Cathedral Tours

Visiting a historic religious building can really inspire awe in children.  Huge and colorful stained glass windows, unbelievably high ceilings, and pillars modeled after Greek architecture.  Older kids will be intrigued by a visit to a basilica or cathedral, especially the history that goes along with most of the buildings.  Many communities built churches as their first structures so chances are you’ll be visiting a building that’s more than 100 years old.


Also try:

Candy Store Tours



D is for Directions & Docents

This is an easy one – don’t forget the directions!  Nothing ruins a trip more than driving around for an hour before you get there (been there, done that = not fun).

Docents are those wonderful people that you see at museums, zoos and living history museums who can answer all those tough questions your kids will ask.  Really, they are a wealth of knowledge and love to discuss things with visitors. Most docents have received training in areas related to the attraction you’re visiting.



Hiding out in a peephole at the Omaha Desert Dome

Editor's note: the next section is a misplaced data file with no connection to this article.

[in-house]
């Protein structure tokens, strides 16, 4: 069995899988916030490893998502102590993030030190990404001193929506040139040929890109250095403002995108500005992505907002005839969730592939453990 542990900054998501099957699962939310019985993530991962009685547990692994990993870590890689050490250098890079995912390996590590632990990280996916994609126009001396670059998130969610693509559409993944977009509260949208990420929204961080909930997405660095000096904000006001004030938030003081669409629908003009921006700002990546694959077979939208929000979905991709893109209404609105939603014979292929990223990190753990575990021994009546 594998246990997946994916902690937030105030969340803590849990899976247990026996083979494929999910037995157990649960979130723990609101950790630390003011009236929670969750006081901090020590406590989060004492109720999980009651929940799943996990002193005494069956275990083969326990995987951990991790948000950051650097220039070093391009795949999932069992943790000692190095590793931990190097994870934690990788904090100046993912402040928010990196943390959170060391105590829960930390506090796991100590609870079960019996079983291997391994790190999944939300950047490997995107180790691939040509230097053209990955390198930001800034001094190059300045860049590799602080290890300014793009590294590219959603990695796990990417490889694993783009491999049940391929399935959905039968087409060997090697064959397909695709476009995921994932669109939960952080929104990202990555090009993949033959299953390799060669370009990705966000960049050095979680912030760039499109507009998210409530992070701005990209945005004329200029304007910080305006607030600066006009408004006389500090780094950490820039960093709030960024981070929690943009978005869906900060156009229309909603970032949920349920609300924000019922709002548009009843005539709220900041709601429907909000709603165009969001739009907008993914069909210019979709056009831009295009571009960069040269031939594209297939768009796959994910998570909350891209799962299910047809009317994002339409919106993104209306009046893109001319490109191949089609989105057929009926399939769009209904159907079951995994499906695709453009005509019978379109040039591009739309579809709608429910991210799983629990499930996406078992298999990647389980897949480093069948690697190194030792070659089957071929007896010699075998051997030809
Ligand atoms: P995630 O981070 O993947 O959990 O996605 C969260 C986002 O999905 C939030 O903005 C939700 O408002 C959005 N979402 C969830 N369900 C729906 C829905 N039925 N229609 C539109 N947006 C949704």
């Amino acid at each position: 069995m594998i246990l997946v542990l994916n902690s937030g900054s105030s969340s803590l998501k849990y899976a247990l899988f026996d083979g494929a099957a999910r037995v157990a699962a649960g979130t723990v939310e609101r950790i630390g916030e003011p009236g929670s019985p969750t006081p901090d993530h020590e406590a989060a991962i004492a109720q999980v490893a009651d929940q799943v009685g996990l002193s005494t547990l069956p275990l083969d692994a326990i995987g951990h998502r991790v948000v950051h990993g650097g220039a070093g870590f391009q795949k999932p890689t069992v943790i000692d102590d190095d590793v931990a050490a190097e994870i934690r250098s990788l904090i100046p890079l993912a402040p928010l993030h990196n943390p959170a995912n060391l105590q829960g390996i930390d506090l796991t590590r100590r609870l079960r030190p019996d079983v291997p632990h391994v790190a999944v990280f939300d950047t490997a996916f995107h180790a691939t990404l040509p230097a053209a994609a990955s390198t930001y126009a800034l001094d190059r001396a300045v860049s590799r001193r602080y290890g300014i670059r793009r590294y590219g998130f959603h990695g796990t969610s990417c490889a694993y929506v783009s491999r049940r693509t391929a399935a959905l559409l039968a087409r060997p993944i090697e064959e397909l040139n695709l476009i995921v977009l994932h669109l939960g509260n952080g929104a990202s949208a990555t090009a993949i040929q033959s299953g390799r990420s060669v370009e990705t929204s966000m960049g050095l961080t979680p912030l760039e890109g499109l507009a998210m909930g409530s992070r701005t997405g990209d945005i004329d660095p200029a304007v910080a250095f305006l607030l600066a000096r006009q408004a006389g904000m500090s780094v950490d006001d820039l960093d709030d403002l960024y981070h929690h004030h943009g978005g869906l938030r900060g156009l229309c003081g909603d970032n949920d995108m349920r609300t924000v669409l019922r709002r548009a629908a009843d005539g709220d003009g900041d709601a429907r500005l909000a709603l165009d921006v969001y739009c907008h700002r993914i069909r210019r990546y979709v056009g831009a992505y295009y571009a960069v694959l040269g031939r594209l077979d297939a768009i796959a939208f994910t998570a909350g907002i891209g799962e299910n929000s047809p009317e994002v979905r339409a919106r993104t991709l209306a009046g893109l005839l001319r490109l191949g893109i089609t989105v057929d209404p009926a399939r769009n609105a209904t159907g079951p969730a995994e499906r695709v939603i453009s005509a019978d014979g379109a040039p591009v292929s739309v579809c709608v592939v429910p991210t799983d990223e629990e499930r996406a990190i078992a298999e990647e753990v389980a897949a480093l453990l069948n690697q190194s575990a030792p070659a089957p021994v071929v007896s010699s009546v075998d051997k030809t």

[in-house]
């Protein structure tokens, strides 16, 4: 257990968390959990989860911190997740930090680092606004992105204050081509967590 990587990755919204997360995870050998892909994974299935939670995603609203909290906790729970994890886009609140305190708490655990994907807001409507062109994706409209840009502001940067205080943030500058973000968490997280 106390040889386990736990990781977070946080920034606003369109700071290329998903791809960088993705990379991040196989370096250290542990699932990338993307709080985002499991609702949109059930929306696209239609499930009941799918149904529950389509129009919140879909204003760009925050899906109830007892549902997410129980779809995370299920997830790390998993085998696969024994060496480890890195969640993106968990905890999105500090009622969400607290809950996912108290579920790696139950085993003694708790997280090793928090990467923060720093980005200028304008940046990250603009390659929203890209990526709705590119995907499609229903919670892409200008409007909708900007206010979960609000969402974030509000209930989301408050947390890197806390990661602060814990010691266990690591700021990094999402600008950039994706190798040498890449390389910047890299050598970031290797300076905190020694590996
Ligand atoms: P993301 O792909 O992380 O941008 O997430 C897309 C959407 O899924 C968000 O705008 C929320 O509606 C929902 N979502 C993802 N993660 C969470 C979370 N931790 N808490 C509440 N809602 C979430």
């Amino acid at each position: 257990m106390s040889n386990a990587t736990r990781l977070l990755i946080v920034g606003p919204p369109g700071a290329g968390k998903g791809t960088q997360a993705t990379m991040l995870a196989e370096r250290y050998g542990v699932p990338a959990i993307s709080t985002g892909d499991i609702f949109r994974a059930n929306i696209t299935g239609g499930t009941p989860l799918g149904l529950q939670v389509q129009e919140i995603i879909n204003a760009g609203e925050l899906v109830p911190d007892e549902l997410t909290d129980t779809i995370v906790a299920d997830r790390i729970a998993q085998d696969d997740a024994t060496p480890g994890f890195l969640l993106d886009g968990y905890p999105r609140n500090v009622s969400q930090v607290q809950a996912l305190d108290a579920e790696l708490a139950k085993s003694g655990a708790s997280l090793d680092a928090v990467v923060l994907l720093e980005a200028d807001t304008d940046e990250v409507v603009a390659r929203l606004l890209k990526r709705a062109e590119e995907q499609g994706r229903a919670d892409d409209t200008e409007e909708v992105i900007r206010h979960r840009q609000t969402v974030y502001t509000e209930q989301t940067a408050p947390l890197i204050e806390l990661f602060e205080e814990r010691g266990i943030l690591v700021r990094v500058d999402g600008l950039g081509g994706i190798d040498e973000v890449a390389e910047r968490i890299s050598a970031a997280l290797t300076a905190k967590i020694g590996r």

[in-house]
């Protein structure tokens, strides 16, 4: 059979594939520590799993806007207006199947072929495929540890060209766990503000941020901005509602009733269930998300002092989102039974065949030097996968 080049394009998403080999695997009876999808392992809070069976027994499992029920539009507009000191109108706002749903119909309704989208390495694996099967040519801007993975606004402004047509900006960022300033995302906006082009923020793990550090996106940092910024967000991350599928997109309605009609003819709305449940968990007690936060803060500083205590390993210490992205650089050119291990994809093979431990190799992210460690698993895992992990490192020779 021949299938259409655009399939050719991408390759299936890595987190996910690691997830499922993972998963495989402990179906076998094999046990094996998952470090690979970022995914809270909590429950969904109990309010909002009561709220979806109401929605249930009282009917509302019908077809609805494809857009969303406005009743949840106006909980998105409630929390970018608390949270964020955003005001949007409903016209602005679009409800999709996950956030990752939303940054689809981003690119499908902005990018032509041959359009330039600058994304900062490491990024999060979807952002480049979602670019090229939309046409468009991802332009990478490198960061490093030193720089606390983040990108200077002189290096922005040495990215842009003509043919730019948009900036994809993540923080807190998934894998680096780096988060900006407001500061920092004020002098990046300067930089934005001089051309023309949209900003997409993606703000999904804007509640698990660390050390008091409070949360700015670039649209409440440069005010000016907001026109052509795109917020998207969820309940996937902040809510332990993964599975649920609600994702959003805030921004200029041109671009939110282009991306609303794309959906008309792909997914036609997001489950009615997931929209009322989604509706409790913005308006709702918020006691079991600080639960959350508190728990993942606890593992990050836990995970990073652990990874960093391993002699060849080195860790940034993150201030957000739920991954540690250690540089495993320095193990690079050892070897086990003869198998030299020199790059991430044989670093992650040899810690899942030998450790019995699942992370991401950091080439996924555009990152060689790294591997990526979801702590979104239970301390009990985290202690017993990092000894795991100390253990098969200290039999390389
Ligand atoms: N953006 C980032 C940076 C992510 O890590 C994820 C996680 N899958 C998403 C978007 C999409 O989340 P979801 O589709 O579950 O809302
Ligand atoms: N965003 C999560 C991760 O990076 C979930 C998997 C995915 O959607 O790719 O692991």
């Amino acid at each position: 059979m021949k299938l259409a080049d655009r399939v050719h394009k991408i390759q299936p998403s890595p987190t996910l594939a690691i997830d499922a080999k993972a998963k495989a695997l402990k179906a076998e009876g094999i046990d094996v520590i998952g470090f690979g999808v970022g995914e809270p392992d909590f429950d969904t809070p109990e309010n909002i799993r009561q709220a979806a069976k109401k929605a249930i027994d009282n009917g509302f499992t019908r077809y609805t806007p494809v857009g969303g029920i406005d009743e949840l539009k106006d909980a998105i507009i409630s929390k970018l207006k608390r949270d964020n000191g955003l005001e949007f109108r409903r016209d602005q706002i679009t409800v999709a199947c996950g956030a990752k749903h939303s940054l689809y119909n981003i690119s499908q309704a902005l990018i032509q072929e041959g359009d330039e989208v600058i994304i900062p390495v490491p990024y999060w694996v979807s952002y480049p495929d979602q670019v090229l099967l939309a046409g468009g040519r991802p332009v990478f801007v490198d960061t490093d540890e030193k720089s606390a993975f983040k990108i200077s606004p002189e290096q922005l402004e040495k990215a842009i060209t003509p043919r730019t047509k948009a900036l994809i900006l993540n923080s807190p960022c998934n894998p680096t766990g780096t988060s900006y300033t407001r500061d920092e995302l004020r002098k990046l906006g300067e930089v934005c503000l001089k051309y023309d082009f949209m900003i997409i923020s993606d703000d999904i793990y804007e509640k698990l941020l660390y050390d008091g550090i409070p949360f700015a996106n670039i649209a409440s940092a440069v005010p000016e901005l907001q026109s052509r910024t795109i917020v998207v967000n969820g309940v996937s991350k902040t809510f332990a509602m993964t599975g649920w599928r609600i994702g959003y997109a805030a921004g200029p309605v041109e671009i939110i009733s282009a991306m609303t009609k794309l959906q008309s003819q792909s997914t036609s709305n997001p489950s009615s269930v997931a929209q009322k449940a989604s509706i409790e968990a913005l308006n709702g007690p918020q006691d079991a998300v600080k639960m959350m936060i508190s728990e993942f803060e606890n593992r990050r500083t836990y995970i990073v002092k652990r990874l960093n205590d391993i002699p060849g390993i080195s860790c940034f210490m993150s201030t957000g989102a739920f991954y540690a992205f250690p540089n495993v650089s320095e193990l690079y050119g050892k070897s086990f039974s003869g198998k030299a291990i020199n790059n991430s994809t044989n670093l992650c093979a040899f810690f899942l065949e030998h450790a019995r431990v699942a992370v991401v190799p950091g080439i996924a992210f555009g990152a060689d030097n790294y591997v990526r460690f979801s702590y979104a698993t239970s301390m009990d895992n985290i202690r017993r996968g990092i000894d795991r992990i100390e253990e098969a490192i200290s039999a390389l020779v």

Fun Ideas for Families:


If you live near a desert, it’s a natural wonder to experience!  And if you don’t live close, there are some zoos and arboretums that have desert exhibits.  It’s such a cool ecosystem that kids are sure to have some inquisitive questions — and they’ll probably want to grow a cactus once they get home.

Driving Tour

Spend some fun time in the car (not running errands) – you can go leaf peeping, see holiday lights, or take a driving tour of your town.


Going out forDessert

This doesn’t mean just run out for ice cream — have a dessert adventure!  Go to a pie store and order 5 kinds of pie for everyone to taste!  Or make it a goal to try a different kind of ice cream each week during the summer.

Drive-in Movies